Doing things we do, we at times are like a rabbit encaged for wool – the master feeds him with an eye on the quantity of his fur, and the rabbit sits in the wired cage marvelling at the world outside that once was his, thinking that one day, when he has no more wool to offer, he will be free – free from the prison, free from the slavery.
The rabbit often imagines how the world must be lonely and empty without him.
But has the world a moment to spare?
Winters, summers, rains and then winters again, each time the rabbit has more wool than the last, for the master never stops feeding him. He has a fear, though. Fear of beginning to like the cage, fear of things easy on his way. The day when he will be free for real, what will he do, where will he go?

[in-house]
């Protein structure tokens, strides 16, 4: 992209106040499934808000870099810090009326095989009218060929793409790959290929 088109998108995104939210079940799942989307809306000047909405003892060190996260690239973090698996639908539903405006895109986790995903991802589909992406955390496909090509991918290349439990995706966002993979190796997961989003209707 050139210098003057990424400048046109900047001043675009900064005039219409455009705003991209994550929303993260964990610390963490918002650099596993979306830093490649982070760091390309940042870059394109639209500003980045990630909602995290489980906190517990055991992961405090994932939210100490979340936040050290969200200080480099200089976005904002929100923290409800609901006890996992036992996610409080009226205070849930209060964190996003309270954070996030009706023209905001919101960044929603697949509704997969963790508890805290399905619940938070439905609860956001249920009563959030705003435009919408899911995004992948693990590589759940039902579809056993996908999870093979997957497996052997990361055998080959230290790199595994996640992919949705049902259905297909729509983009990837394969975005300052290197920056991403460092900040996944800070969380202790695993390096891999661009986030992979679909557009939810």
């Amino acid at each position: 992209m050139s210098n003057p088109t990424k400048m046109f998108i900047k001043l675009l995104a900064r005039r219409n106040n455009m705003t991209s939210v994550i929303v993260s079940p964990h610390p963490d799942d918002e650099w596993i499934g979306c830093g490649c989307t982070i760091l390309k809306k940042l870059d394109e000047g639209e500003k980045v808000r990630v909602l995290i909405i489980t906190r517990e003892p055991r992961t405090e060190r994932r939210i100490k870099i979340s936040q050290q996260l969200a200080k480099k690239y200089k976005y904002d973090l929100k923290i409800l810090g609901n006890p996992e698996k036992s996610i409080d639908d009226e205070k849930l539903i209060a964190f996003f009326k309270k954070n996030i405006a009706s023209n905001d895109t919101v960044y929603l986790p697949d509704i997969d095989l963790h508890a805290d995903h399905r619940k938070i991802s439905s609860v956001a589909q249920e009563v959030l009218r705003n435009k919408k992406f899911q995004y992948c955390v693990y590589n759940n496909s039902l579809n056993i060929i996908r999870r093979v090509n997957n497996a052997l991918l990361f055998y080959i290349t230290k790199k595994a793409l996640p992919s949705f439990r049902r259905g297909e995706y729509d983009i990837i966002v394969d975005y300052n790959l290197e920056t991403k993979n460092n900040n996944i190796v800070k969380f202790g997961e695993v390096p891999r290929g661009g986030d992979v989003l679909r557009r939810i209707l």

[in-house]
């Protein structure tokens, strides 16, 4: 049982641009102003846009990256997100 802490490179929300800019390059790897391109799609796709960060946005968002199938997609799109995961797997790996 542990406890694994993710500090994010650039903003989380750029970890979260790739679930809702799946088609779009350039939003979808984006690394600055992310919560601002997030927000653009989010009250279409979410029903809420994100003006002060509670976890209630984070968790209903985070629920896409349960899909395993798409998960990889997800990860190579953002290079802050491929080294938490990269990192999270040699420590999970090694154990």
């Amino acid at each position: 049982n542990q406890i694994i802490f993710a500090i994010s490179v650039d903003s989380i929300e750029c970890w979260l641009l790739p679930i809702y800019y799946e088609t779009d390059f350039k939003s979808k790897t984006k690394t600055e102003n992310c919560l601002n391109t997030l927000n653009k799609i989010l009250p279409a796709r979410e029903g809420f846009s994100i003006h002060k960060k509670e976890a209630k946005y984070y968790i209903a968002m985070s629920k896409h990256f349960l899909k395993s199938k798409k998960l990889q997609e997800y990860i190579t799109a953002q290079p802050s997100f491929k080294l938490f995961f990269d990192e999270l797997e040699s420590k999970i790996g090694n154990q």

This slavery is turning into habit.
He has grown fluffy and old. But his dreams about the world are forever new.
Anxiety, dejection, loneliness, he takes it all. Still, his eyes are never wet, never. For they carry his dream, his precious dream of freedom, of love, care and friendship.
Then he reminds himself: he may be caged, for that he is, but his dreams are not. He has a song, a song of hope, a song of happiness. And the song travels far. Far from the rusty rods of the cage where he is caged.
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